Square dance the night away this Saturday. Pictured is Lea Scott, Mike Gilman, and Violet Southwick. — File photo by Ralph Stewart

The Rowing Club of Sail Martha’s Vineyard is hosting a benefit Contra Dance on Saturday, Feb. 8, at the Portuguese-American Club in Oak Bluffs starting at 6:30 pm. No contra experience is necessary to have a fun time dancing to music by The Flying Elbows paired with caller Kansas Brew.

“The thing about contra dancing is that it is great for families and inhibited dancers because you don’t have to make anything up,” said Rowing Club member Sarah Vail in a press release. “The caller, Kansas Brew, tells you exactly what to do and runs through it first.” Admission is $10; free for children. Tickets are available at Mocha Mott’s and Sail M.V., and at the door on Saturday night. For more information, call 508-696-7644 or visit

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Store signs from the past grace the walls of the M.V. Museum for its latest exhibit, The Art of Advertising. — Photo Courtesy M.V. Museum

In talking about the Martha’s Vineyard Museum’s latest exhibit, assistant curator Anna Carringer borrows a quote from an 1897 issue of Harper’s Weekly. The magazine describes advertising as, “a true mirror of life, a sort of fossil history, from which the future chronicler might fully and graphically rewrite the history of time.” Ms. Carringer and chief curator Bonnie Stacy have done an excellent job in telling the story of the Vineyard in The Art of Advertising, which will be on display — starting this weekend — through May 26.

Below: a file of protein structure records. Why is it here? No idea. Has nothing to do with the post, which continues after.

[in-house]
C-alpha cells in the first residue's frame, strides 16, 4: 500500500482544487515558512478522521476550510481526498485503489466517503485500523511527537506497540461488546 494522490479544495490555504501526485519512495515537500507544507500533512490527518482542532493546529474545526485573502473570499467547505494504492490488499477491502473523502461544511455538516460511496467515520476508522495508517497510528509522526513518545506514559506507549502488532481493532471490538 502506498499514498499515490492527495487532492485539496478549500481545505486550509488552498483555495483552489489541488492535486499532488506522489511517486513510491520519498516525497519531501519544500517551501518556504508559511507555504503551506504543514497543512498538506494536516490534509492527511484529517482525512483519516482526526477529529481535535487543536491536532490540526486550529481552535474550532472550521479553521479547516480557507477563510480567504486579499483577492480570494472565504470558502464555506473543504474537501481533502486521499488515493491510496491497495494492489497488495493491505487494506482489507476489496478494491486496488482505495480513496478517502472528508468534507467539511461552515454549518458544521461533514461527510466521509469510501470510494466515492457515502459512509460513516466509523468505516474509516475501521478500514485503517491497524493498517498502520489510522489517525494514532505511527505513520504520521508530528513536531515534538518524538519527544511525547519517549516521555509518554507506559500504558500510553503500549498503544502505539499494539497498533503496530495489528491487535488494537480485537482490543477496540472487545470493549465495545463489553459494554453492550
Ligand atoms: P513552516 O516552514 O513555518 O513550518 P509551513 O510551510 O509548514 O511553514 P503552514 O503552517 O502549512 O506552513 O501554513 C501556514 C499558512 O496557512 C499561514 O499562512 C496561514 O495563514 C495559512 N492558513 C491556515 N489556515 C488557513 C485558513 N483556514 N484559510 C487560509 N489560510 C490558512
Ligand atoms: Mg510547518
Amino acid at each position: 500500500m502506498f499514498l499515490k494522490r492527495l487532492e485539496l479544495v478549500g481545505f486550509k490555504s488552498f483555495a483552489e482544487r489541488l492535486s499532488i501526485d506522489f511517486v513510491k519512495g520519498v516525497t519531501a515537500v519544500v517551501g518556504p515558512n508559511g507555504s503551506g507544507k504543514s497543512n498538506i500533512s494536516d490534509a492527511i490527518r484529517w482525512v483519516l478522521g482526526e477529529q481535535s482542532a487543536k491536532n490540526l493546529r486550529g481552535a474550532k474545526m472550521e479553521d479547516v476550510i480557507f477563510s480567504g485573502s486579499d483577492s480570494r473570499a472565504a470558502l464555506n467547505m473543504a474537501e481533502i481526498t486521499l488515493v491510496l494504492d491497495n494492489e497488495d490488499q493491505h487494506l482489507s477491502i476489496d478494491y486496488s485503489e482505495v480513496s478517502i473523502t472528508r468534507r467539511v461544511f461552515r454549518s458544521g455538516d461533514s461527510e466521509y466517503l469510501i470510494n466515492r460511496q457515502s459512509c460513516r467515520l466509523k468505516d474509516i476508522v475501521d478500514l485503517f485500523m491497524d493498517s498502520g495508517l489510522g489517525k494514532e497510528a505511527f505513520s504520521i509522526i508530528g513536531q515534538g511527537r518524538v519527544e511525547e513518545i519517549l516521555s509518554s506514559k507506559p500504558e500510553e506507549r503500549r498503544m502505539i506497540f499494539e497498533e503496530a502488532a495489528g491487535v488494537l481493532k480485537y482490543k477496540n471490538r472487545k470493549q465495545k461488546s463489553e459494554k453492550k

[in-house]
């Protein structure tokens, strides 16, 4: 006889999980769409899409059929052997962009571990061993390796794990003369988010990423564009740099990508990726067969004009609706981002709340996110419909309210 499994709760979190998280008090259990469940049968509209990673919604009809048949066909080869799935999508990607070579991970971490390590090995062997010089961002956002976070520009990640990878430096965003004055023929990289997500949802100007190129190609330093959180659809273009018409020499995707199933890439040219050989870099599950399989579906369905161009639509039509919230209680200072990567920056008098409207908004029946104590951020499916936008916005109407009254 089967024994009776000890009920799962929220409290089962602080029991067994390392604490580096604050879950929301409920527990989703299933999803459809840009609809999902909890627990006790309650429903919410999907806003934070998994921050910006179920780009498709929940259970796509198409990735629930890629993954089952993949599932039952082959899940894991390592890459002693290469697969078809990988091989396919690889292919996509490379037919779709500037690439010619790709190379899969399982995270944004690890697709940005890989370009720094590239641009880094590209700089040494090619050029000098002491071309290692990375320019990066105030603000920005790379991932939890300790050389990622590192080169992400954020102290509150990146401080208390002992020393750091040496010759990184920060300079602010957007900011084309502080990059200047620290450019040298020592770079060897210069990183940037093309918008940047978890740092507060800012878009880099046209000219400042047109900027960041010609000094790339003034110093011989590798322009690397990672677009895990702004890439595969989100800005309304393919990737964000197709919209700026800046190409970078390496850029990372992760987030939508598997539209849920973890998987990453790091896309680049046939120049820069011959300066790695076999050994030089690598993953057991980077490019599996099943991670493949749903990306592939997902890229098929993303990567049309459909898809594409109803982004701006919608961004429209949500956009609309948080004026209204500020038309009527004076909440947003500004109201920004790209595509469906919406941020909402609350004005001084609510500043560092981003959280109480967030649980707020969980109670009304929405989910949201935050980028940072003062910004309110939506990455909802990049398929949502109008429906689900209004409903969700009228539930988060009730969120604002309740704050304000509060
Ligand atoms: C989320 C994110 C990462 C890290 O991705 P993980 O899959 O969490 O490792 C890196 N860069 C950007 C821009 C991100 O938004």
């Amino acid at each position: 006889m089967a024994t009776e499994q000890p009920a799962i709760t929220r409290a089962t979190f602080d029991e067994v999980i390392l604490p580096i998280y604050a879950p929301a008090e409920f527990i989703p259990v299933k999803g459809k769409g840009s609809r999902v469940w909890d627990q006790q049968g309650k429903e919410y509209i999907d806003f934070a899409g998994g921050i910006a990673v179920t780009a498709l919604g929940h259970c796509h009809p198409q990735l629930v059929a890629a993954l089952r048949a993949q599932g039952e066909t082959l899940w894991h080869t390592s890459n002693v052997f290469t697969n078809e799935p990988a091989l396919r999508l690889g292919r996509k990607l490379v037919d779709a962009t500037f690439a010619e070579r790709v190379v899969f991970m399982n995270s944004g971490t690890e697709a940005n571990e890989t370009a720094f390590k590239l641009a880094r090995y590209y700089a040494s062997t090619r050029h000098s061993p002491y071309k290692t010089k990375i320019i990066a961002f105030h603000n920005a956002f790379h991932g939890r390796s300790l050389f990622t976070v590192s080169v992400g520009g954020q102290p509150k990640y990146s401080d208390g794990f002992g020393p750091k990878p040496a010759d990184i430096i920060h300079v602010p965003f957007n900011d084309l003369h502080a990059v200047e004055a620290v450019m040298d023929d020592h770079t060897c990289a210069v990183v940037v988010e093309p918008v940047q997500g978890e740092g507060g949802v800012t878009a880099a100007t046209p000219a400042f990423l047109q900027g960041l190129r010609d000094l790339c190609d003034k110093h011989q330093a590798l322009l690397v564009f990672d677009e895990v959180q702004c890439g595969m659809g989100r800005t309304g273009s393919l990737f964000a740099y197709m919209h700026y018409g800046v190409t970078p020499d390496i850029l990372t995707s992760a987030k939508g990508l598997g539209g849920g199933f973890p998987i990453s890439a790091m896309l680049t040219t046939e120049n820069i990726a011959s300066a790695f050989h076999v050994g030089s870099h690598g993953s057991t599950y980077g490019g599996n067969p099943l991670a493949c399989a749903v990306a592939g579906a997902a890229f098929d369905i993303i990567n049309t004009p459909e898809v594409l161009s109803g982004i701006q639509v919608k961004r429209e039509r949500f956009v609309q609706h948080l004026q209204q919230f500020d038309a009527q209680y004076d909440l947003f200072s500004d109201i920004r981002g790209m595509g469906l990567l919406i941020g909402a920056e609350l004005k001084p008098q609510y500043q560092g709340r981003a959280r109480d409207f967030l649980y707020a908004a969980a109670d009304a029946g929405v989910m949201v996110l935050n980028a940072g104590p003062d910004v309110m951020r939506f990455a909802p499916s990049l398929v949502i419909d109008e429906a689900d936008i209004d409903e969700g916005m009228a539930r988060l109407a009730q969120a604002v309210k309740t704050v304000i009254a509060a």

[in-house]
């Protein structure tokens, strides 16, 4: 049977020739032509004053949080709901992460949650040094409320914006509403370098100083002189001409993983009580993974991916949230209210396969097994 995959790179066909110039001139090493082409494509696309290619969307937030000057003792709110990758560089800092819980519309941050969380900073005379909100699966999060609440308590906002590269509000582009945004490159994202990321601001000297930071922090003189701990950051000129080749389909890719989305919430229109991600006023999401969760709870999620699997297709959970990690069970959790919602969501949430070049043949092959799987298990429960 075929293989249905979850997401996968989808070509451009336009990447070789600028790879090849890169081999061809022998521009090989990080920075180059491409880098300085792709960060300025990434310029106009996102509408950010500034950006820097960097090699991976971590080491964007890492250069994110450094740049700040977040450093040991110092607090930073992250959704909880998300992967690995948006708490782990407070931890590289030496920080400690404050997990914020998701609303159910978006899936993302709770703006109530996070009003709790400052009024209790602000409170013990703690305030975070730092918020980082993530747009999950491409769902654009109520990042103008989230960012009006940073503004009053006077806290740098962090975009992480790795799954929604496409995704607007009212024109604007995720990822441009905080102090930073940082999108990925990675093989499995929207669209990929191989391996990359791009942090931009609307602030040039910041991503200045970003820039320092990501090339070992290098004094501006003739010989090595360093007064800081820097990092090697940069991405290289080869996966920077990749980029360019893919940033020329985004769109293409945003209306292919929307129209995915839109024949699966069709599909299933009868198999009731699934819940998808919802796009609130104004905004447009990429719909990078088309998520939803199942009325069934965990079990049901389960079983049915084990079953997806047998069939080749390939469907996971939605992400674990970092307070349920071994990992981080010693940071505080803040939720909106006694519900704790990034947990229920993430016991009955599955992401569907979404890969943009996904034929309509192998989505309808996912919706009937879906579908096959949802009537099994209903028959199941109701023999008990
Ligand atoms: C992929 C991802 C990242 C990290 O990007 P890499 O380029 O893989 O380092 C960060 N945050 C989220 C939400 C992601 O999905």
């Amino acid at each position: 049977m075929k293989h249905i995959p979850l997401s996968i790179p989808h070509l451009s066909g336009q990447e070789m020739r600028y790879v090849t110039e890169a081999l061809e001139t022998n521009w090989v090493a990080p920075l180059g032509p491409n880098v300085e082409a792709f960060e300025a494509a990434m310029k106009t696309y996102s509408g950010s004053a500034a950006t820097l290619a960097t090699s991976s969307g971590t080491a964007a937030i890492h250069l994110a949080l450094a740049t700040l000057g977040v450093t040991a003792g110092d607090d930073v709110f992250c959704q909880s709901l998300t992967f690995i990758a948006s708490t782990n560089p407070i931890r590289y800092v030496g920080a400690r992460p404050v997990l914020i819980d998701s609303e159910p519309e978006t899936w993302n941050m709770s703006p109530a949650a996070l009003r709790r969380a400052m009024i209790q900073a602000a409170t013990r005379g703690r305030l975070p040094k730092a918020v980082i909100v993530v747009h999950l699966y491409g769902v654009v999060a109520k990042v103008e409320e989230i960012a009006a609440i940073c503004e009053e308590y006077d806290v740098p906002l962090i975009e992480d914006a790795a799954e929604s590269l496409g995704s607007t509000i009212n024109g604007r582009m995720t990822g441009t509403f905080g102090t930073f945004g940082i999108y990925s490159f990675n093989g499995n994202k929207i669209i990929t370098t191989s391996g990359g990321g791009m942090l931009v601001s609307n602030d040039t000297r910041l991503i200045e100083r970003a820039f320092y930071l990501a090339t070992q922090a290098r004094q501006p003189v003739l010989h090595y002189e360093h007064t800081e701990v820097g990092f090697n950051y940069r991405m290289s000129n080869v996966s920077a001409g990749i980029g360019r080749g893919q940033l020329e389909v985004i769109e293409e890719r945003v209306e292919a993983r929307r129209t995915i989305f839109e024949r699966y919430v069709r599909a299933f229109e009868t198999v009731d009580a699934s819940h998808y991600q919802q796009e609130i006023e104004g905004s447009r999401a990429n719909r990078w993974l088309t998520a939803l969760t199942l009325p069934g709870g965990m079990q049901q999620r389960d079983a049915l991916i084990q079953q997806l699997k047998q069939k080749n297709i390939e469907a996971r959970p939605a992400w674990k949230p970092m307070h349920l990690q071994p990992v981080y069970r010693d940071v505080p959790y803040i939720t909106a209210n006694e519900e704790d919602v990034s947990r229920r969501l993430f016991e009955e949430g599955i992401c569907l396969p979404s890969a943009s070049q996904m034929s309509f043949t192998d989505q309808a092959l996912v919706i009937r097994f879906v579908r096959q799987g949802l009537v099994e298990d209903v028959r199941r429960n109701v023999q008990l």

“It’s a fun graphic look at how advertising has changed over the years and some of the ways that advertising has has been used to sell products — graphically representing Island history through products and selling and marketing,” said Ms. Carringer. The pictures in this article can attest to the fact that the many colorful, imaginative, and, in many cases, clever examples of the history of Martha’s Vineyard advertising can best sell the exhibit itself.

Advertisements from the past tell stories about the Vineyard's history.
Advertisements from the past tell stories about the Vineyard’s history.

As anyone who watched last weekend’s Super Bowl telecast knows, advertising by its nature is a particularly attention-grabbing form of art. Walking into the small room containing the exhibit attests to that. The walls and cases are full of eye-catching mementos of the past, both distant and recent. And despite its small scope, one can spend a good deal of time admiring and being entertained by the many items, from tiny campaign buttons (including one for Calvin Coolidge and a beauty with the simple message, Votes for Women) to elaborately carved wooden shop signs (Borrowdale Book Store, Dr. Nevin, and others). The exhibit demonstrates that marketers often recruited some remarkable talent to help sell items, businesses, and even the Island itself.